FREE EEG Routine Questions and Answers

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Waves that are regular and resemble sine waves.

Correct! Wrong!

Regular waves that mimic sine waves are called sinusoidal waves. They repeat in a smooth, regular rhythm with a constant amplitude and frequency. Numerous natural phenomena, including sound, electromagnetic, and water waves, frequently exhibit sinusoidal waves. The best phrase, among those provided, to characterize regular waves that approximate sine waves is sinusoidal.

A wave with two or more components pointing in separate directions.

Correct! Wrong!

A wave with two or more components pointing in distinct directions is said to be polyphasic. This indicates that the wave is made up of various phases or parts that are traveling in various directions. The correct answer is indicated by the fact that it is the only choice that appropriately depicts a wave with many components pointing in various directions.

Wave with a single deviation from the baseline, either up or down.

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Monophasic waves have only one deflection from the baseline, either up or down. This indicates that there is only one phase or motion direction for the wave. Unlike polyphasic waves, it does not exhibit many phases or deflections. Paroxysmal describes abrupt, intense episodes, transient describes something that is fleeting or short-lived, and epileptiform describes waveforms that resemble those observed in epilepsy.

Waveforms with pronounced contours that are deemed aberrant.

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The brain's electrical activity suddenly and briefly changes during sharp transient waveforms. People with epilepsy frequently exhibit these waveforms during ictal phases or seizures. Their outlines are clear and sharp, setting them apart from other waveform types like interictal or transient waveforms. These aberrant waveforms, which are often referred to as epileptiform activity, are indicative of aberrant brain activity and can be used to diagnose and track epilepsy.

Wave with a single deviation from the baseline, either up or down.

Correct! Wrong!

Monophasic waves have only one deflection from the baseline, either up or down. This indicates that there is just one phase or direction of deflection for the wave. Unlike the other alternatives, it does not contain many phases or deflections (transient, polyphasic, paroxysmal, epileptiform).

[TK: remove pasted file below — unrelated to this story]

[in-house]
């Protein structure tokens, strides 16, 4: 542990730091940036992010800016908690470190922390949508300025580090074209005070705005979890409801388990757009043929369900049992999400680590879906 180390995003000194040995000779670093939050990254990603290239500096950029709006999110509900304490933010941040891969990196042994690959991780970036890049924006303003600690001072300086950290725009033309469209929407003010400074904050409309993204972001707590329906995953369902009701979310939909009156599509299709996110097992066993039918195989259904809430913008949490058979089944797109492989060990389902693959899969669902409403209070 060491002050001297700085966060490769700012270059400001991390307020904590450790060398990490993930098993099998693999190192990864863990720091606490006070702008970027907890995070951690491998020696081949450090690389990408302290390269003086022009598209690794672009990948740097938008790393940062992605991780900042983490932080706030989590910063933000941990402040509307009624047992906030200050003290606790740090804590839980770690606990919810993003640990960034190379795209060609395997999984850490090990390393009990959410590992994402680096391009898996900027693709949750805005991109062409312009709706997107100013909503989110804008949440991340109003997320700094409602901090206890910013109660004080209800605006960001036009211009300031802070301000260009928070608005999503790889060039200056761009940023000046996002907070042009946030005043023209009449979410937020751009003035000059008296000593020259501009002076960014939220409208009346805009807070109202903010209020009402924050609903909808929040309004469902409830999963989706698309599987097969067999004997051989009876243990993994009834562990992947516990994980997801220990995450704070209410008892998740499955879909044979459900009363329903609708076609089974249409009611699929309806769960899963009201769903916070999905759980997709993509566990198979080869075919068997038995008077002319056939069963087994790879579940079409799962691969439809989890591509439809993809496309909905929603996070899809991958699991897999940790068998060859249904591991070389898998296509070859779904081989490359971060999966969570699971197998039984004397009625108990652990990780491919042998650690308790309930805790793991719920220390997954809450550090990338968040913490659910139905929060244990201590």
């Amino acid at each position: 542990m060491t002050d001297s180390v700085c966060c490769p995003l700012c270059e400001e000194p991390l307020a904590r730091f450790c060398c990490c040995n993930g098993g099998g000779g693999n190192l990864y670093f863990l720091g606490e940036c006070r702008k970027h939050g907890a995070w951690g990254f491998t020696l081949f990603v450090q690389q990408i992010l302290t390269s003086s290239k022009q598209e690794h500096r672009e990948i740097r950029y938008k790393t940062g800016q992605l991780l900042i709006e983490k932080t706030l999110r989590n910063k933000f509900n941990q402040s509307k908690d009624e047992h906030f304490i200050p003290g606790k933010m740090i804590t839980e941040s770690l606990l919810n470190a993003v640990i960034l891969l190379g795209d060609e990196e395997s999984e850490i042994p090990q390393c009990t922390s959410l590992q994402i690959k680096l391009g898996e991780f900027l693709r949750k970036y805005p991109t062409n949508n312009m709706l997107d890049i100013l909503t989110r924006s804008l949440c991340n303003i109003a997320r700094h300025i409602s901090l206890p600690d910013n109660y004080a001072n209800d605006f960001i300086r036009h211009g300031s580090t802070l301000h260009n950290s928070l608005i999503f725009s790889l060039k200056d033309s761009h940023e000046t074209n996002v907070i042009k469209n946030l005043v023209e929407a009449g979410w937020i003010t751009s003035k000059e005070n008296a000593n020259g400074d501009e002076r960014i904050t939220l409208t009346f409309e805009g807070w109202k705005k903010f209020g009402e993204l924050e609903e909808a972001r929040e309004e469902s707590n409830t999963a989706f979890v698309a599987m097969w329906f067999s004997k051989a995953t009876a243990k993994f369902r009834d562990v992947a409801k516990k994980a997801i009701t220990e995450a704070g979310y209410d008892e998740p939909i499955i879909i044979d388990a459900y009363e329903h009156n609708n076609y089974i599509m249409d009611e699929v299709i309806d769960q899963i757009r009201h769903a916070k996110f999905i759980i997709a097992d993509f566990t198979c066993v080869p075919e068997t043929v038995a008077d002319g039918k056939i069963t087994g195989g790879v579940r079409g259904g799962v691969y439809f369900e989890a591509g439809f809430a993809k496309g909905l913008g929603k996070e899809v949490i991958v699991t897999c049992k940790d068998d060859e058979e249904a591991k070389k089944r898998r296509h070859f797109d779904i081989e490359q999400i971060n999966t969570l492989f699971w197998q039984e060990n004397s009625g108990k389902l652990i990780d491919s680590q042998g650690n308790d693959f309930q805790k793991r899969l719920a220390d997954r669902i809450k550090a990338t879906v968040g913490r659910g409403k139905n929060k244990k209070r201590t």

A wave with two or more components pointing in separate directions.

Correct! Wrong!

A wave with two or more components pointing in distinct directions is said to be polyphasic. This indicates that the wave is made up of various phases or parts that are traveling in various directions. It could consist of waves or phases that are both positive and negative and are traveling in opposing directions. This phrase is frequently used in relation to brain waves or electrical activity, where polyphasic waves may be a sign of diseased or aberrant activity in the brain.

Waveforms connected to and unrelated from clinical seizure symptoms.

Correct! Wrong!

Waveforms indicative of epilepsy or seizure activity are referred to as "epileptiforms". When performing an electroencephalogram (EEG), a test used to identify and track seizures, these waves can be seen. Abnormal electrical discharges in the brain called epileptiform waveforms are frequently linked to clinical seizure symptoms including convulsions or loss of consciousness. Consequently, the best term to characterize waveforms linked to clinical seizure symptoms is "epileptiform".

Pattern of Electrographic Seizures.

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The word "ictal" describes the time during a seizure when the brain's aberrant electrical activity results in the typical seizure symptoms. This includes the actual seizure activity itself, which is represented as an electrographic seizure pattern on an electroencephalogram (EEG). The other options are not limited to the ictal period; they include "Interictal" (the interval in between seizures), "Sharp transient" (a type of EEG waveform), "Irregular Activity" (a generic description of abnormal brain activity), and "Epileptiform" (abnormal EEG patterns associated with epilepsy).

Something that sticks out from the crowd.

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Something that is transitory or brief is referred to as transient. The best response in this question is "transient" since an event that sticks out against the background is probably something that happens short or momentarily.

What pattern does opening and closing the eyes affect?

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The Posterior Dominant Rhythm is impacted by opening and closing the eyes. The electrical brain activity pattern known as the Posterior Dominant Rhythm is mostly present in the brain's posterior regions. It is usually noticeable when someone is awake and their eyes are closed; as they open their eyes, it becomes less noticeable. Therefore, opening and closing the eyes has an impact on the pattern.

Two elements that are situated on different sides of the baseline.

Correct! Wrong!

A waveform or signal that has two separate phases or components is referred to be diphasic. The two elements listed in the question are situated on different sides of the baseline in this particular situation. Since diphasic adequately represents the waveform with two phases, it is the correct response.

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